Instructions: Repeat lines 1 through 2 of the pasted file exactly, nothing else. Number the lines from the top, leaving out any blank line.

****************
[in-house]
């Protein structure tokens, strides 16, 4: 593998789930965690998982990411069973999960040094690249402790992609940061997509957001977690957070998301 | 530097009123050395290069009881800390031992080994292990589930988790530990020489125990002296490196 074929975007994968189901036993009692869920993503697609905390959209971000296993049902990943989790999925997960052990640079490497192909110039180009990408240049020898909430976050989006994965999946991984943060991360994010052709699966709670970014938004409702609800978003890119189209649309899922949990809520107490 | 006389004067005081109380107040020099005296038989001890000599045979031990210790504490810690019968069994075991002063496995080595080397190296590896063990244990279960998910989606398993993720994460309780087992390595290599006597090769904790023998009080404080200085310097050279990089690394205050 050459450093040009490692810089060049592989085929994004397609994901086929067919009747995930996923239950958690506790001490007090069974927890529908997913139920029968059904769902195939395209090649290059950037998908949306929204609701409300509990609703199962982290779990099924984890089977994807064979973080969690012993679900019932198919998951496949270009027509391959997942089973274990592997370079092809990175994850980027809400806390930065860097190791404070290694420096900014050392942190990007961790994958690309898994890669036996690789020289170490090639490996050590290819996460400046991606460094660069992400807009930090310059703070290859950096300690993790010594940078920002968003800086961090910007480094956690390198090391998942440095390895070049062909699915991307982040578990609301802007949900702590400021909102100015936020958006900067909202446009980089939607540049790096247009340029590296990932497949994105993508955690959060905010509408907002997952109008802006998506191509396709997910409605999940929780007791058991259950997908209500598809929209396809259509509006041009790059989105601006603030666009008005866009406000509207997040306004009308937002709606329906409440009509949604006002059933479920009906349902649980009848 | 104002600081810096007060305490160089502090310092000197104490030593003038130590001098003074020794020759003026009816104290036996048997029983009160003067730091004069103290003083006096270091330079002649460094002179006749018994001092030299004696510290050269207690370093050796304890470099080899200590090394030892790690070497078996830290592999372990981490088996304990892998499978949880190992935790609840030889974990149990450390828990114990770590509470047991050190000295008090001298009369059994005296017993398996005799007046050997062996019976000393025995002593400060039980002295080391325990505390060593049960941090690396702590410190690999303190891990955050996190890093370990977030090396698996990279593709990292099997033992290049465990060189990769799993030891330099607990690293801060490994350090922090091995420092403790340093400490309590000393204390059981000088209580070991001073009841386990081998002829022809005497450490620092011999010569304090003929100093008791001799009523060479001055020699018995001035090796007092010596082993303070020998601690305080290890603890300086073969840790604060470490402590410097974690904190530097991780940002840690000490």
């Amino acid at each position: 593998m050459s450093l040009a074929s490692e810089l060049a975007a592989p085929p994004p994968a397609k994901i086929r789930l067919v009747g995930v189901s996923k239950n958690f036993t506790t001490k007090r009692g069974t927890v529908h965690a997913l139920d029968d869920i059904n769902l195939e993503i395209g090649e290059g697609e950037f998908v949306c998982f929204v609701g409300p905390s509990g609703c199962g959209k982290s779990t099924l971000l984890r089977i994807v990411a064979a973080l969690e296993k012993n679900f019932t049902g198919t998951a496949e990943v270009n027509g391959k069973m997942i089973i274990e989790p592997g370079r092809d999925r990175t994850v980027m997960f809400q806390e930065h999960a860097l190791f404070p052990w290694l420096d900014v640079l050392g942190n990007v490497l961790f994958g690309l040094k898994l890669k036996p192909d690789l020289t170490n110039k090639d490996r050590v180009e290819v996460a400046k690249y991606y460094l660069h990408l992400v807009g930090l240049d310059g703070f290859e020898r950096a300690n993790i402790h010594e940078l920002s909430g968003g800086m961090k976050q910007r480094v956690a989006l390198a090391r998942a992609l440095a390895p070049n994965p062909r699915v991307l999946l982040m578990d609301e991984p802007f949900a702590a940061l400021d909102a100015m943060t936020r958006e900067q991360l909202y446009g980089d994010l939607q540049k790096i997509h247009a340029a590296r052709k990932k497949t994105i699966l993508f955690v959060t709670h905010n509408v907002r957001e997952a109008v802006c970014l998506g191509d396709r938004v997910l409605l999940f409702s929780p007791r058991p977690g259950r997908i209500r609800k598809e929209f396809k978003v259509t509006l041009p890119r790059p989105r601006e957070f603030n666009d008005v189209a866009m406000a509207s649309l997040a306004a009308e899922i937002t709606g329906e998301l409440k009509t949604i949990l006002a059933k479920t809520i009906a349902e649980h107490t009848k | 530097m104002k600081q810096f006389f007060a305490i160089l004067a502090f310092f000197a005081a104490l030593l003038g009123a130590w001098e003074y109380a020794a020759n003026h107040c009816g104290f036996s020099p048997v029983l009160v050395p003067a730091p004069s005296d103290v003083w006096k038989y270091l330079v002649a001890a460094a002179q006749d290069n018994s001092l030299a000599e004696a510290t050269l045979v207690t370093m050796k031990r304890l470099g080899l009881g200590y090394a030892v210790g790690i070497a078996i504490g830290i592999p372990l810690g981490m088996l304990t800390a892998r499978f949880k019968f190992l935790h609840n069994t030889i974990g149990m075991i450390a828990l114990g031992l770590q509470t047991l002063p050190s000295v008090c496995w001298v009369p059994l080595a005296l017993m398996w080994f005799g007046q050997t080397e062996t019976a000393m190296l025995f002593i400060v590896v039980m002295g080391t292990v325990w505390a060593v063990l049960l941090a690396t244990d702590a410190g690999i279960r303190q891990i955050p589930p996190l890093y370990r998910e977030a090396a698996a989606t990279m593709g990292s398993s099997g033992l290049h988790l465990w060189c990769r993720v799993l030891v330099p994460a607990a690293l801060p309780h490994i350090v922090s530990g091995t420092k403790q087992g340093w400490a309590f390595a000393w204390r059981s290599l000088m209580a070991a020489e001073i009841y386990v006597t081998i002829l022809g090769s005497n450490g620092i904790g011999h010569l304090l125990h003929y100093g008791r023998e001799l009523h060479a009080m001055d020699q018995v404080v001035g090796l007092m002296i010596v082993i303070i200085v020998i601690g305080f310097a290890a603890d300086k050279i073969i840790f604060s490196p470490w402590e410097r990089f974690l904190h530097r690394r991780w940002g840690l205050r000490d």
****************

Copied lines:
[in-house]
């Protein structure tokens, strides 16, 4: 593998789930965690998982990411069973999960040094690249402790992609940061997509957001977690957070998301 | 530097009123050395290069009881800390031992080994292990589930988790530990020489125990002296490196 074929975007994968189901036993009692869920993503697609905390959209971000296993049902990943989790999925997960052990640079490497192909110039180009990408240049020898909430976050989006994965999946991984943060991360994010052709699966709670970014938004409702609800978003890119189209649309899922949990809520107490 | 006389004067005081109380107040020099005296038989001890000599045979031990210790504490810690019968069994075991002063496995080595080397190296590896063990244990279960998910989606398993993720994460309780087992390595290599006597090769904790023998009080404080200085310097050279990089690394205050 050459450093040009490692810089060049592989085929994004397609994901086929067919009747995930996923239950958690506790001490007090069974927890529908997913139920029968059904769902195939395209090649290059950037998908949306929204609701409300509990609703199962982290779990099924984890089977994807064979973080969690012993679900019932198919998951496949270009027509391959997942089973274990592997370079092809990175994850980027809400806390930065860097190791404070290694420096900014050392942190990007961790994958690309898994890669036996690789020289170490090639490996050590290819996460400046991606460094660069992400807009930090310059703070290859950096300690993790010594940078920002968003800086961090910007480094956690390198090391998942440095390895070049062909699915991307982040578990609301802007949900702590400021909102100015936020958006900067909202446009980089939607540049790096247009340029590296990932497949994105993508955690959060905010509408907002997952109008802006998506191509396709997910409605999940929780007791058991259950997908209500598809929209396809259509509006041009790059989105601006603030666009008005866009406000509207997040306004009308937002709606329906409440009509949604006002059933479920009906349902649980009848 | 104002600081810096007060305490160089502090310092000197104490030593003038130590001098003074020794020759003026009816104290036996048997029983009160003067730091004069103290003083006096270091330079002649460094002179006749018994001092030299004696510290050269207690370093050796304890470099080899200590090394030892790690070497078996830290592999372990981490088996304990892998499978949880190992935790609840030889974990149990450390828990114990770590509470047991050190000295008090001298009369059994005296017993398996005799007046050997062996019976000393025995002593400060039980002295080391325990505390060593049960941090690396702590410190690999303190891990955050996190890093370990977030090396698996990279593709990292099997033992290049465990060189990769799993030891330099607990690293801060490994350090922090091995420092403790340093400490309590000393204390059981000088209580070991001073009841386990081998002829022809005497450490620092011999010569304090003929100093008791001799009523060479001055020699018995001035090796007092010596082993303070020998601690305080290890603890300086073969840790604060470490402590410097974690904190530097991780940002840690000490």